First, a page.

One of the most practical items of faith that catechists and parents need to convey to Catholic children is the fact that it is possible to build an entire life on the firm foundation of God. Children need to have confidence that the basic truths will never shift, no matter how long they may live. This confidence should be based, at least in part, on the teaching that God truly does provide for all the things that we need in life.
If I as a parent can convince my children of the truth of God’s Providence, then no matter what else changes over the years, my children will at least have access at all times to an unchanging truth that constitutes a solid foundation for their lives, no matter how long they may live.
In order to appreciate what is needed at the personal level if a child is have a firm foundation in life, I find it helpful to consider an analogy with the Church, and the foundation on which the Church is built. In Christ’s only recorded reference to “My Church” (Matt. 16, 18), when He was speaking to Simon Peter about the latter’s profession of faith, Christ spoke about building His Church on a Rock. The powerful image (and reality) of a rock-like immovable foundation helps to convey to our earthly minds the impression of unshakeable solidity that the Church possesses.
The value of this image has been explored in vivid terms by Father Stanley Jaki O.S.B. in his book “And On This Rock; The Witness of One Land and Two Covenants” (Christendom Press, 1998). Father Jaki describes how “the neighborhood of Caesarea Philippi” (Matt. 16, 13) is characterized by a striking geological feature marking the spot where Simon Peter received his great commission. The description of this feature is as follows: “This marker is the precipitous southern end of one of the foothills of Mount Hermon, forming a wall of bare rock about 200 feet high and 500 feet wide” (p. 10). Father Jaki appends a photograph of this massive rock face which he himself took when he visited the site in 1976. Even in the photograph (which is rather grainy), it is clear that the rock face must make a great impression on anyone who stands close to it. In fact, there is clear historical testimony to the fact that people of several cultures and centuries were overawed by the locale: prior to Christ’s time, the rock face had been a focus of ancient pagan religions. There is a gaping cavern near the base of the massive rock face which the pagans referred to as “the gates of hell”.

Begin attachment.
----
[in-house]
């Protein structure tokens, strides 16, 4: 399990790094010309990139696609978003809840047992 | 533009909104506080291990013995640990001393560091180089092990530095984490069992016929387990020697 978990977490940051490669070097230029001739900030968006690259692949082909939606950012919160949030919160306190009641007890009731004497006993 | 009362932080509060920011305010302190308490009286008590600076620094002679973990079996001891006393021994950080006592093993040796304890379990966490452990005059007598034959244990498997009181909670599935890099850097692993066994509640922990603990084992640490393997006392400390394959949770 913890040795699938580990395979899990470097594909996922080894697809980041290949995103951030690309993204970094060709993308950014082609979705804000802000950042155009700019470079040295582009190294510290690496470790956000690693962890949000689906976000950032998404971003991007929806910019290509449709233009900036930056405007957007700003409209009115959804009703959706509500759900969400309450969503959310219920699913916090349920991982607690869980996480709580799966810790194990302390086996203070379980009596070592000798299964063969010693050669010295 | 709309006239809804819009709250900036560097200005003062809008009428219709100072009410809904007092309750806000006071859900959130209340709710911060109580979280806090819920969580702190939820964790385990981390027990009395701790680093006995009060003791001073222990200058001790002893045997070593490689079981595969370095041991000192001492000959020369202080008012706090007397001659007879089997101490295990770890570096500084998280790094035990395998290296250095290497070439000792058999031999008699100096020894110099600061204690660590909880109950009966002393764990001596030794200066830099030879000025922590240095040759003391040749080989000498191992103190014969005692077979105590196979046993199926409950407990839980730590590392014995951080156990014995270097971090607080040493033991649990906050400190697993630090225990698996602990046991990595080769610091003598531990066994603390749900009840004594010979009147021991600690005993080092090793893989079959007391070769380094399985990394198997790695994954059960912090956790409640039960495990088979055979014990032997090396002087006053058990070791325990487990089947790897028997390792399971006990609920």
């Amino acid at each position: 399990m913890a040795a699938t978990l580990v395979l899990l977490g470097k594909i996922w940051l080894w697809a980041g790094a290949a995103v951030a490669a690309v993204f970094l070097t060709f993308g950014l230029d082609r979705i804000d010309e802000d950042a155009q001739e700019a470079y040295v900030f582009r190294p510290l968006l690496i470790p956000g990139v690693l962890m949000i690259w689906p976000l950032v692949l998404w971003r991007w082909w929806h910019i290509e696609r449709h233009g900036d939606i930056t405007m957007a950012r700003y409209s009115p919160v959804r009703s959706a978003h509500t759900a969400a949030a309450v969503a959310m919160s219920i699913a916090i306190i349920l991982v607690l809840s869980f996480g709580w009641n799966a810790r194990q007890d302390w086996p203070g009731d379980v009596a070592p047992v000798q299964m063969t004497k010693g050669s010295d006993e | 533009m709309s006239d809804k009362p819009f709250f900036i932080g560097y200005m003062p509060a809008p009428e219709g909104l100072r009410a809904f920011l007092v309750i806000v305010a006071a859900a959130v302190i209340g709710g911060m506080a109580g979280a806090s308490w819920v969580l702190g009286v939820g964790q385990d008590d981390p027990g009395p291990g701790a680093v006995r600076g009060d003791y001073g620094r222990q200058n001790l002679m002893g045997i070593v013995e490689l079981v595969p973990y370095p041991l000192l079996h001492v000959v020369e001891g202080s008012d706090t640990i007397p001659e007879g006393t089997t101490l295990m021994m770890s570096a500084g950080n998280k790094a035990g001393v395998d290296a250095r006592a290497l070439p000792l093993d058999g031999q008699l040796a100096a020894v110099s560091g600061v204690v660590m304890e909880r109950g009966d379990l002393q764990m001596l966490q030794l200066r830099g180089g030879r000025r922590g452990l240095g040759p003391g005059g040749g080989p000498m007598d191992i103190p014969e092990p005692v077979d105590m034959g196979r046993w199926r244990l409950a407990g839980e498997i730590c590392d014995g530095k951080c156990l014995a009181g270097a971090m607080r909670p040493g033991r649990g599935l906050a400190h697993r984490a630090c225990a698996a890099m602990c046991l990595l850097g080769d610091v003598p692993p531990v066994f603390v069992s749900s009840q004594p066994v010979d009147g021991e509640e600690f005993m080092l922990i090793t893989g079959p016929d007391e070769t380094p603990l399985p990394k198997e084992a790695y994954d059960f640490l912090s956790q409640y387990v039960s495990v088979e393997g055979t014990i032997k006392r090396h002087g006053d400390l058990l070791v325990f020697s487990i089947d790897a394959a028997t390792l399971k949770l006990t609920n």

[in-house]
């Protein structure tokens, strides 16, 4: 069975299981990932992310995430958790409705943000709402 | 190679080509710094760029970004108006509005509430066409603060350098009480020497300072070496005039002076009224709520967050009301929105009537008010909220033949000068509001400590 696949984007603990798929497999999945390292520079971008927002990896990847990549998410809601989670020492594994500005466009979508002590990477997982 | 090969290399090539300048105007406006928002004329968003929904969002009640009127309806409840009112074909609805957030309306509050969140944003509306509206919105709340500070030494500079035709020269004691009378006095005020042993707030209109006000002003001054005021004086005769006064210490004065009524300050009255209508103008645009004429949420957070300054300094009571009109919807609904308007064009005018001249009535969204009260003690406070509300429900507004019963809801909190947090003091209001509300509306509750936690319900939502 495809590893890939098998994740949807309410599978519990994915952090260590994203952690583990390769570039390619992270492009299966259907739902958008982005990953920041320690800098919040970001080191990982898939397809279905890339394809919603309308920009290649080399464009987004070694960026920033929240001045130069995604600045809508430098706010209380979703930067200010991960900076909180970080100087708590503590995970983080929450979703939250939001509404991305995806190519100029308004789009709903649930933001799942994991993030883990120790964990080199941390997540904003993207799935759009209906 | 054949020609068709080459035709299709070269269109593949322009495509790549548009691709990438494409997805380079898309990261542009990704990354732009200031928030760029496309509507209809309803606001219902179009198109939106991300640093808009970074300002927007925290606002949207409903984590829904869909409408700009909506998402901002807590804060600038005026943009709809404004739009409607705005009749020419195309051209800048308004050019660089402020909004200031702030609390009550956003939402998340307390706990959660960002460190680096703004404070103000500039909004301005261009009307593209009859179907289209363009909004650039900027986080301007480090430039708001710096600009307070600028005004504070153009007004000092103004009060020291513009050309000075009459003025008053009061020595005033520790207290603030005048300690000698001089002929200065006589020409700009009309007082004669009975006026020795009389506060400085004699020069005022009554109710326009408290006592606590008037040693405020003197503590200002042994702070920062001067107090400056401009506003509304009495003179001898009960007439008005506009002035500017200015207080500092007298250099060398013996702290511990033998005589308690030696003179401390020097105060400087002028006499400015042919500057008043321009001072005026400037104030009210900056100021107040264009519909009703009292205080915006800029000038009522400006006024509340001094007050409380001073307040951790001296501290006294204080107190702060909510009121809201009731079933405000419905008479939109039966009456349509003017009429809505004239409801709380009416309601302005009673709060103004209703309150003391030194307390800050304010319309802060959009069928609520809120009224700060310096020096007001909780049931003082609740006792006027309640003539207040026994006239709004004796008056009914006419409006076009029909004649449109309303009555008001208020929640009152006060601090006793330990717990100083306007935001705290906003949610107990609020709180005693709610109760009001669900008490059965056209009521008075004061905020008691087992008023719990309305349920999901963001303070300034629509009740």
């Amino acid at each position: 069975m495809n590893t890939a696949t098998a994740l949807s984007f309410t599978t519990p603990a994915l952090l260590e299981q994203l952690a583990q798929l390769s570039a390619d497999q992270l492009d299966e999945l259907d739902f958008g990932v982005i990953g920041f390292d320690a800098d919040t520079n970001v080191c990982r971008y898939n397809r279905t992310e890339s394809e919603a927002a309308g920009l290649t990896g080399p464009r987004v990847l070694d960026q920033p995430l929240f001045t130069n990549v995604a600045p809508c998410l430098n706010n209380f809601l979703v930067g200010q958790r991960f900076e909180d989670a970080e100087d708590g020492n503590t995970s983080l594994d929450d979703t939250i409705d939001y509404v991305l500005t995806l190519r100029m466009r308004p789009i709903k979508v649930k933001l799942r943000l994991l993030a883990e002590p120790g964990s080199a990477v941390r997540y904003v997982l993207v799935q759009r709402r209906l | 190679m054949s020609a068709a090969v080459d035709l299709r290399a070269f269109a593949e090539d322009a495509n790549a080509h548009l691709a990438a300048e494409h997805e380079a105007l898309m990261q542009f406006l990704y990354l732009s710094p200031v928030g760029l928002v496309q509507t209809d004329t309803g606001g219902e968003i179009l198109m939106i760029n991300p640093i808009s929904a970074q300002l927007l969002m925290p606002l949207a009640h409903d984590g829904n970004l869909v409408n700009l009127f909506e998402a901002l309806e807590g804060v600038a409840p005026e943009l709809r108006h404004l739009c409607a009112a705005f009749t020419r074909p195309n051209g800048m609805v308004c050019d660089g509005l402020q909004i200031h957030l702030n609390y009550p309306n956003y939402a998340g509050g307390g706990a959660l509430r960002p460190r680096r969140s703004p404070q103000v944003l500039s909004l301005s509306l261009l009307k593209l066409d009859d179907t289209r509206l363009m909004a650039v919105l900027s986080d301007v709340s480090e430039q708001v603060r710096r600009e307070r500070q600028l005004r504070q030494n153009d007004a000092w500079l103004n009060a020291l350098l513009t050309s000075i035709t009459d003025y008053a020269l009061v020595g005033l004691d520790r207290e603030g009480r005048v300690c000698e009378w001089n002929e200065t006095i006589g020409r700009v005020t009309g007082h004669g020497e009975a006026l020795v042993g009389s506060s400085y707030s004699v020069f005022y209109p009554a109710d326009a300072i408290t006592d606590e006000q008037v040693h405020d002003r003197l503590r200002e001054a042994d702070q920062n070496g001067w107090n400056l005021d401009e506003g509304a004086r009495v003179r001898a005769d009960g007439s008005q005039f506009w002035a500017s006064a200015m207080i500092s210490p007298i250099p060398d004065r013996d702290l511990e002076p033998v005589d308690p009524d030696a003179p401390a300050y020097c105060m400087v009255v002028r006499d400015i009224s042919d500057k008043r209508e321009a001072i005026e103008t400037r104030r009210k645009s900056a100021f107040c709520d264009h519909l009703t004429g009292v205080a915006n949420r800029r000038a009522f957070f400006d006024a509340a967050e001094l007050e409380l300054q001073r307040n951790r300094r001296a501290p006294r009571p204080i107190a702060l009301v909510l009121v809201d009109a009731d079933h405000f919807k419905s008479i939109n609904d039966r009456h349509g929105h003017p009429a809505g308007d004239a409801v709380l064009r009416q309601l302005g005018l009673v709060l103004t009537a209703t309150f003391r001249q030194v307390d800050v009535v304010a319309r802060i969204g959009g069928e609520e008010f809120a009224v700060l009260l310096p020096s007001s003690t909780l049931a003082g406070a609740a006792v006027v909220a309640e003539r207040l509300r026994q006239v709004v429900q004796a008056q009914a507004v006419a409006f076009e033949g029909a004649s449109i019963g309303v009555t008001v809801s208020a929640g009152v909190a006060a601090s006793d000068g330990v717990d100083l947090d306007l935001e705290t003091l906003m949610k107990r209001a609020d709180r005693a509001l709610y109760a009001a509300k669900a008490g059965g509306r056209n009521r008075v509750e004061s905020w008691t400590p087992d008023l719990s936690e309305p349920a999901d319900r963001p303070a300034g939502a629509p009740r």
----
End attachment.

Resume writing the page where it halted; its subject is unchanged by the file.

Father Jaki argues that this massive rock structure would have been directly in the apostles’ view when they heard Christ’s words “Thou art Rock, and upon this Rock I will build my Church…and the gates of hell will not prevail against it”. The specialness of the locale would have made an impression on Peter, and also on the other apostles, an impression which probably remained with them for years afterwards as the Petrine ministry unfolded throughout Judea, Samaria, and eventually in far-off Rome.
Now, if Christ considered it important to provide not only a solid foundation for His Church, but also a vivid and down-to-earth image to convey that truth, I believe that He also considers it worthwhile that children should be provided with a solid foundation in their faith life. And it wouldn’t hurt if a memorable image could be devised to accompany that foundation.
What is the foundation on which children may begin to build a solid faith life in the Church? In this regard, there are some striking words which appear in the Catechism of the Catholic Church: NOTHING IS MORE APT TO CONFIRM OUR FAITH AND HOPE THAN HOLDING IT FIXED IN OUR MINDS THAT NOTHING IS IMPOSSIBLE WITH GOD (CCC 274).
Although these words express a truism, nevertheless they seem to me to provide a valuable and practical starting point for teaching children (and adults, for that matter) about Providence. If I can convince my children (and myself) that nothing is impossible to God, i.e. that He truly and literally is almighty, then we will have grounds for trusting in God at all stages of our lives. For we will then have the confidence that, at the very least, God does in principle have the ability to provide for all of our needs.
This leads to the practical question: how can I convince my children about the almighty power and strength of God?